"This is unconscionable in my opinion," said executive committee member Dennis Grady, president of the Chamber of Commerce of the Palm Beaches.
McLaughlin defended the decision not to inform board members about the scope of the theft because a final number had not been established. "We were still in the situation of evaluating it," he said.
The county has hired an outside accounting firm to review the bureau's books, and the county's internal auditor also is investigating. The executive committee has established a working group to monitor the progress, review the bureau's financial controls and recommend changes.
Davis, who submitted his resignation effective in December before the theft came to light, said that Duffer controlled the bureau's checks and bank statements and that he did not review them to make sure they were reconciled. He said he hired Duffer in October 2000 from the firm that audits the bureau's books annually. No irregularities were discovered in those audits, he said.
Lehman said Duffer not only wrote herself checks, but was able to go into the bureau's computer system and make the bank balances appear correct.
"The system of checks and balances wasn't bad, it was just completely ignored," said Lehman, adding the theft would have been difficult for auditors to catch. "She was that good. She was very good and very devious at hiding all of this stuff."
Duffer, 54, was promoted to controller in October 2003, but the theft began earlier, in June, Davis said. Of the $1.5 million that has been identified as missing, about $400,000 of that was fees paid to the bureau by its business members. That account was virtually emptied, Davis said.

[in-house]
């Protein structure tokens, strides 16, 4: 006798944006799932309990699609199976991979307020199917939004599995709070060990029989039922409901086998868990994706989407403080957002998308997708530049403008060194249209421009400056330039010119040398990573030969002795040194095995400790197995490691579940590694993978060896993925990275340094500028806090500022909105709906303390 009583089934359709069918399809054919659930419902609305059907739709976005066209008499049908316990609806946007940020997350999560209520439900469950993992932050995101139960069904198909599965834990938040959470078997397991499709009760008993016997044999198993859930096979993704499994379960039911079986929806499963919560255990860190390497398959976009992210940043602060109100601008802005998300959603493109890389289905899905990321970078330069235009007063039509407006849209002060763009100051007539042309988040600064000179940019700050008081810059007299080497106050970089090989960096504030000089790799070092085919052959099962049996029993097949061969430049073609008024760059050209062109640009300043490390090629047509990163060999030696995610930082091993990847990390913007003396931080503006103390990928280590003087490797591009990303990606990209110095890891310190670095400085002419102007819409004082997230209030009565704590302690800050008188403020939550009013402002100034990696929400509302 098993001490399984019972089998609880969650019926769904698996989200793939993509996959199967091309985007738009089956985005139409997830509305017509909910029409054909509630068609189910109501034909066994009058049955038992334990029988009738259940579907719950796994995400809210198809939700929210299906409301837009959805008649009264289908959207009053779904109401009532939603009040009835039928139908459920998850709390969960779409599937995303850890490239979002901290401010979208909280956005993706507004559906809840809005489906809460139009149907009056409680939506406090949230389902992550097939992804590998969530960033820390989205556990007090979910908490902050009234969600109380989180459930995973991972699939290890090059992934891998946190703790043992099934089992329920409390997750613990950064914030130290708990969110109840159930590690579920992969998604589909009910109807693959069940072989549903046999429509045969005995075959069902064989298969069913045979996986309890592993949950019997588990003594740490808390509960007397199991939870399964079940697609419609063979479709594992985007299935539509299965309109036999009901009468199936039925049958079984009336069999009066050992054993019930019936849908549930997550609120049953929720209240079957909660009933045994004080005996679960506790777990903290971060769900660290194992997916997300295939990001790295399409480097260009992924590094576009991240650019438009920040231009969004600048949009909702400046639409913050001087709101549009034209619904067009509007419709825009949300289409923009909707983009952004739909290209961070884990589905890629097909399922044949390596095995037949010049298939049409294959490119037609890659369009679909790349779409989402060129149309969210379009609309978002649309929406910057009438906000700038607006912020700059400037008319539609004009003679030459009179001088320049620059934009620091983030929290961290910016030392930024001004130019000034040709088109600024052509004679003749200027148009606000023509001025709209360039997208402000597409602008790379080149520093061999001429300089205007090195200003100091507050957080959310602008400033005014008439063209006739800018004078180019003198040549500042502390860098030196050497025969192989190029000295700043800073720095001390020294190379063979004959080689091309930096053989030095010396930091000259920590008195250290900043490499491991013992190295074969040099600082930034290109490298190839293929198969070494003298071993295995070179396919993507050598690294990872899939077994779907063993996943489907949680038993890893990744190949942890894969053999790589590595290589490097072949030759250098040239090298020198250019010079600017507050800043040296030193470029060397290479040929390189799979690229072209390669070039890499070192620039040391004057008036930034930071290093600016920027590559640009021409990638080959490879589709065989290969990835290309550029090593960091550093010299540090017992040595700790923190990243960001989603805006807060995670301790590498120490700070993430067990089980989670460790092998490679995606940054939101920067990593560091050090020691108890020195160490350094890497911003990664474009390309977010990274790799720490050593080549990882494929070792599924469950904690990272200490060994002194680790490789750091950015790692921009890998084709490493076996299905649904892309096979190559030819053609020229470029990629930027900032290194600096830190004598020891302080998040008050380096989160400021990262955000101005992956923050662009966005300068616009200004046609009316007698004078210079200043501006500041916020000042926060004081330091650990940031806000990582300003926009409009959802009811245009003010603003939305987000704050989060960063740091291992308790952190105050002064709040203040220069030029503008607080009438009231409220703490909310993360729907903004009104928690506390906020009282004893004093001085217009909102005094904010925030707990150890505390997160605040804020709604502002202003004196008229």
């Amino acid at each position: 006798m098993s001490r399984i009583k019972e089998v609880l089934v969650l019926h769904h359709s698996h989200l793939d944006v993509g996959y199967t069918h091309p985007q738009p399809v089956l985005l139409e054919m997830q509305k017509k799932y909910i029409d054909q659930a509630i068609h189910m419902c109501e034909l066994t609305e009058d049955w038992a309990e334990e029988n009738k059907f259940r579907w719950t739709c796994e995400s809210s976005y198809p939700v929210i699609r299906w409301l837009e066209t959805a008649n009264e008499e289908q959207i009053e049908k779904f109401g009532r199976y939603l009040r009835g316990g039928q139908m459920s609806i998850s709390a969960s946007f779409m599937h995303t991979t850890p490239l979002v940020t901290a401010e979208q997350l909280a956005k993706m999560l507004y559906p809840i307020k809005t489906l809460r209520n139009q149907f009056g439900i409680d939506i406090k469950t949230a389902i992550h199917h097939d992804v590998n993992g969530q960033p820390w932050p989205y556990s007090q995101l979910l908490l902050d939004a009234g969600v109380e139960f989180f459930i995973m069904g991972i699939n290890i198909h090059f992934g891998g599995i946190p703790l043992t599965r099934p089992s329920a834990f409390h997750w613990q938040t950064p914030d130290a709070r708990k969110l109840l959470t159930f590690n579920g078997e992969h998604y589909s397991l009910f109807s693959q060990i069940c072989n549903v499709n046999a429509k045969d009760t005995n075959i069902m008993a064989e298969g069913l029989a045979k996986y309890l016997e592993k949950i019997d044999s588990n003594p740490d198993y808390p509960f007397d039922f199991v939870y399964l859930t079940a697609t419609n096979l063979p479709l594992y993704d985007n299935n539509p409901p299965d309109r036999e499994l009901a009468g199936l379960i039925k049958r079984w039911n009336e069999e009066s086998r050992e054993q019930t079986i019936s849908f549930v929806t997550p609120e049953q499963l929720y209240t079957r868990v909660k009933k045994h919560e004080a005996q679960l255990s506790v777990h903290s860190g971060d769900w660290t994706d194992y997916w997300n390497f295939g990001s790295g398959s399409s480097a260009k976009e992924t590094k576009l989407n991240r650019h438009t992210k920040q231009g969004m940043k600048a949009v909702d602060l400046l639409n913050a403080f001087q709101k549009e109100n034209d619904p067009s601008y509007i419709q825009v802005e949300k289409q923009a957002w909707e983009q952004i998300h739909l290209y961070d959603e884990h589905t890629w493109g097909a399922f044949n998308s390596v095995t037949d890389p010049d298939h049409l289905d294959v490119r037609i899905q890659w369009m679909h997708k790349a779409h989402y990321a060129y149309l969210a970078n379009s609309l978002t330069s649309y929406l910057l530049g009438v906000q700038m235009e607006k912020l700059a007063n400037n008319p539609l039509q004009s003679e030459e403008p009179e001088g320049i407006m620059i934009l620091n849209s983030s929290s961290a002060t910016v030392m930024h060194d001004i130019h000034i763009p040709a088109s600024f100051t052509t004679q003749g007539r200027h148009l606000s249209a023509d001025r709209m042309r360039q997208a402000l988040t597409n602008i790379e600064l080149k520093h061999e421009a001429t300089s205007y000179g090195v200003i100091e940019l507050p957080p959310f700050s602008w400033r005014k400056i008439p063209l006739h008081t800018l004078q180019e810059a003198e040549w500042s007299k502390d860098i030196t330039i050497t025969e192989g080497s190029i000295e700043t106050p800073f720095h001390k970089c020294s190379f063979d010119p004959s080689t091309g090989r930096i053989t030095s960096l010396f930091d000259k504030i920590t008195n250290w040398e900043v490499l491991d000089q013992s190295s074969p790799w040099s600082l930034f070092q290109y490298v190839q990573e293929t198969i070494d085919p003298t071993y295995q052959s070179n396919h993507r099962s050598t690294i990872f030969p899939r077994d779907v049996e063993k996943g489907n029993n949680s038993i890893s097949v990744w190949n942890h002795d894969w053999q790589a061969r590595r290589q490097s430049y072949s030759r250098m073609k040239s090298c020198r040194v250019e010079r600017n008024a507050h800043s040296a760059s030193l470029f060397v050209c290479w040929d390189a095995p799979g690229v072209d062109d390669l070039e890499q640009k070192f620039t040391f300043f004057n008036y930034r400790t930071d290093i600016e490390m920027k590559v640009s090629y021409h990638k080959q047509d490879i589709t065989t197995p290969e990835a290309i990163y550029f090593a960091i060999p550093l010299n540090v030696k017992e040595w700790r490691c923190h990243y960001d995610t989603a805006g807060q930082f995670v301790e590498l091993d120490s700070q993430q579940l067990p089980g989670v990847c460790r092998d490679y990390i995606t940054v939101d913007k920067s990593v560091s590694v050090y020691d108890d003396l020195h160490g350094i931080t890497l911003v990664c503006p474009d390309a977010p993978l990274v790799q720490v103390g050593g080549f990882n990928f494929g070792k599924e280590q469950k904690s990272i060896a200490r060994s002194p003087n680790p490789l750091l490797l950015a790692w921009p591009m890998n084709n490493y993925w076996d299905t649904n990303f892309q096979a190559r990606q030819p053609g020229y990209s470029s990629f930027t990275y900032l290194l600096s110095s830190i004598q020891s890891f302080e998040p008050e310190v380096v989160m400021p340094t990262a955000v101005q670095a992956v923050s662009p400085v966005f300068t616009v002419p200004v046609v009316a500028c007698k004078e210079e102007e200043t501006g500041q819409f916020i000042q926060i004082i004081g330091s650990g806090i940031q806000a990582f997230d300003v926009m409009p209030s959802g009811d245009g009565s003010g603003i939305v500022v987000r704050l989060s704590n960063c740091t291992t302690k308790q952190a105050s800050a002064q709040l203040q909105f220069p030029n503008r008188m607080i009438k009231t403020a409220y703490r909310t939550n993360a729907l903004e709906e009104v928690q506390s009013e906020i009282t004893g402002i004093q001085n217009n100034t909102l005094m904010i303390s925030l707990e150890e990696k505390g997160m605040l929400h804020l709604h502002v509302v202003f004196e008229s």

One of the ways Duffer was stealing was by not paying the payroll taxes on the bureau's roughly 55 employees, which created an obligation to the IRS of about $750,000, Davis said.
The only background check on Duffer before she was hired was a reference from the bureau's auditing firm, Davis said. No credit or criminal background checks were done, he said. Public records show Duffer has been hit with several small court judgments for unpaid credit card debt, and her bank account was garnished for a time in 2001 to repay one card company.
Duffer's attorney, Sue Foreman, said Duffer developed a gambling problem in recent years and spent heavily using online betting operations. She said Duffer, who is married, didn't know how much money she had stolen.
"I know this whole thing has completely devastated her, believe me," Foreman said. "She has a tremendous amount of remorse. This has basically destroyed their lives. Apparently it was an addiction, a very sad one under these circumstances. They have lost everything."
Staff Writers Sally Apgar and Josh Hafenbrack contributed to this report.
Peter Franceschina can be reached at email@example.com or 561-228-5503.